Ransomware is a very popular heist among cyber-criminals. By comparison, the old model of breaking in, stealing data and selling it elsewhere feels like a lot of work. Ransomware attacks are effective and terrifying for one simple reason: the higher the stakes, the more likely it is that a perpetrator will get paid — it's a great business model.
Ransomware is appearing in headlines so often now that it's almost become cyber white noise, and the issue has gotten so bad that it's with governments and lawmakers to take action.
The targets of ransomware attacks have also changed. Essential infrastructure like Colonial Pipeline in the US has been targeted, as well as organisations that have a massive impact upon our daily lives — like JBS Meats or The Waikato District Health Board in New Zealand. The more critical an organisation is in keeping society functioning, the more attractive they are as a target.
The debate about whether to pay a ransom will rage on. But choosing whether to pay a ransom to recover data is a business decision. For that reason, there has been increased discussion about legislation to make the reporting of ransomware payments mandatory and new laws that will hold boards and company directors personally accountable for cyber-risk. These two discussions might conflict with one another — disclose the attack, report the payment, go to jail, or cop a hefty fine.
A step in the right direction
In Australia, we have the first bill of its kind that forces the disclosure of ransomware payments to cyber-criminals. The Ransomware Payments Bill 2021 is an important first step in tackling the continued proliferation of these attacks and helping to mitigate the impact they are having on the economy and society.
The information Australian companies disclose is essential in building a greater threat intelligence pool and is a forward-looking initiative that will better inform law enforcement, organisations and the cybersecurity community.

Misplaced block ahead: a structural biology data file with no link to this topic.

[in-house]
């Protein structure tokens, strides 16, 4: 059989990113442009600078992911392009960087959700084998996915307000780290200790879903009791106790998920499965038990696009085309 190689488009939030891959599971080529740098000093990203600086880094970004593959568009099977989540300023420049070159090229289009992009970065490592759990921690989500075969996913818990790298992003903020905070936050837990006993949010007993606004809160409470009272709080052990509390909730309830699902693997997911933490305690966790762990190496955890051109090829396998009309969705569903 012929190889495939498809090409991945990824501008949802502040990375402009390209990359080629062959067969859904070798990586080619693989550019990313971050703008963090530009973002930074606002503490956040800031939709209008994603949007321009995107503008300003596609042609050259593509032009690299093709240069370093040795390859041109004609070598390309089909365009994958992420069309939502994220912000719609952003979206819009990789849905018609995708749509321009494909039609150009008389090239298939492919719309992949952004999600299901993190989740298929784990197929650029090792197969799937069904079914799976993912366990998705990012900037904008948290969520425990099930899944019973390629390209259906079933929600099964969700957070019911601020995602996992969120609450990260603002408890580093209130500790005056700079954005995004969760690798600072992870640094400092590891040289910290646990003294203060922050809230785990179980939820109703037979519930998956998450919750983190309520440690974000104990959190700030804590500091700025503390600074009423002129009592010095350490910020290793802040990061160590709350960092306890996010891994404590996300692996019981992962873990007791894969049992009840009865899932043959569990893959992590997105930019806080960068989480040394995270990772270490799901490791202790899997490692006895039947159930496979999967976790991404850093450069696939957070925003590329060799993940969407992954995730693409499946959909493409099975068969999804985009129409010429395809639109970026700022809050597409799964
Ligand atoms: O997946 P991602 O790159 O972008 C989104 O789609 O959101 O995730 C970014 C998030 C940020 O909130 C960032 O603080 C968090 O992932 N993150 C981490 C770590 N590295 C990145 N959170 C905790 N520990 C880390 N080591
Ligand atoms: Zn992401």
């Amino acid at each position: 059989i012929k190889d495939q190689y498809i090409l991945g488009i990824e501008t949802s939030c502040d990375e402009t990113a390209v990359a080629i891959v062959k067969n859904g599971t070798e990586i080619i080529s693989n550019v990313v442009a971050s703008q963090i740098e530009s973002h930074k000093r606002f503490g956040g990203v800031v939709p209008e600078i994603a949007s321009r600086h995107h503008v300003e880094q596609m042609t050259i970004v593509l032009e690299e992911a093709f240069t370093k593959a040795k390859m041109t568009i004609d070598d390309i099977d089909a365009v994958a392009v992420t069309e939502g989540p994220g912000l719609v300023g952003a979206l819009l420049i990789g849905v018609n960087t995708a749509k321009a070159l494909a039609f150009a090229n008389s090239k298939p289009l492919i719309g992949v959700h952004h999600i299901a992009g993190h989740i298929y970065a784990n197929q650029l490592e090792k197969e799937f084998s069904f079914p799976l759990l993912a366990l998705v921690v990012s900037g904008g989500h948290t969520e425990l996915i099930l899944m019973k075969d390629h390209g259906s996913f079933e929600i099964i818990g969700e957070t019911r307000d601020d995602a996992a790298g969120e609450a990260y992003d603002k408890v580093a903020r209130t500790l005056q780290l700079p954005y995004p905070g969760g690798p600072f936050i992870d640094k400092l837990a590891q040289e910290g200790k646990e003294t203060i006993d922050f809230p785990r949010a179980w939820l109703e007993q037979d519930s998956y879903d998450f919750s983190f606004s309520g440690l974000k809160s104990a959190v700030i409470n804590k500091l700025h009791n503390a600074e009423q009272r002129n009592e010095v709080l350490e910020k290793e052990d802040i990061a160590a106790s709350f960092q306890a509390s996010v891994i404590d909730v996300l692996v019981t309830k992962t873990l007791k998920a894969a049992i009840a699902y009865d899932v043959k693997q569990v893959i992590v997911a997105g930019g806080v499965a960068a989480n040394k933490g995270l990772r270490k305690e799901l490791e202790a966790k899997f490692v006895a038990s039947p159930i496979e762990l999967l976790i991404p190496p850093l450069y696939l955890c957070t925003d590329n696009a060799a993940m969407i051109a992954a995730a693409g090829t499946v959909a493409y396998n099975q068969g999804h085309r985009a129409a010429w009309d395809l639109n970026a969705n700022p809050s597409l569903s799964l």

Significantly, the Bill doesn't penalise an organisation for paying a ransom — rather, it requires them to share this information so that the wider community is aware and can look to prevent this particular instance from repeating itself.
What organisations can do now
The focus must remain on making organisations more resilient to attacks. Continuing to rely on perimeter security in the hope of stopping all breaches from happening is failing us. Each headline shows this approach has its limits and misses attacks repeatedly. Breaking this cycle begins with the adoption of a new security model — a zero trust model.
A zero trust security architecture is built on the premise of 'never trust, always verify' and to 'assume breach'. Specifically, zero trust segmentation, used in concert with traditional data center firewalls, allows businesses to isolate systems and prevent attackers (or malware) from moving around once the perimeter has been breached.
The 'hard outer but soft centre' approach to security must be challenged. Zero trust technologies allow organisations to be much more resilient, but organisations must also think differently about cybersecurity and move away from legacy approaches.
By segmenting operational technology networks from IT networks, the latter remains protected if the former is hacked (and vice versa), thus protecting the critical data held on each network and throughout the organisation.
The same level of resilience can be applied to environments (test from prod.), sites (campus A from B), or applications (e.g., PCI or Swift) without introducing hardware or re-architecting the network. Zero trust architecture cannot be achieved with one technology alone — a comprehensive strategy requires a more holistic approach. However, a zero trust architecture cannot be fully achieved without segmentation.
Attackers are persistent. Legislation can help in the long run, but zero trust technologies will make our organisations more resilient to attacks today.
Organisations can't stop breaches, but they can prevent them from spreading and becoming catastrophic incidents.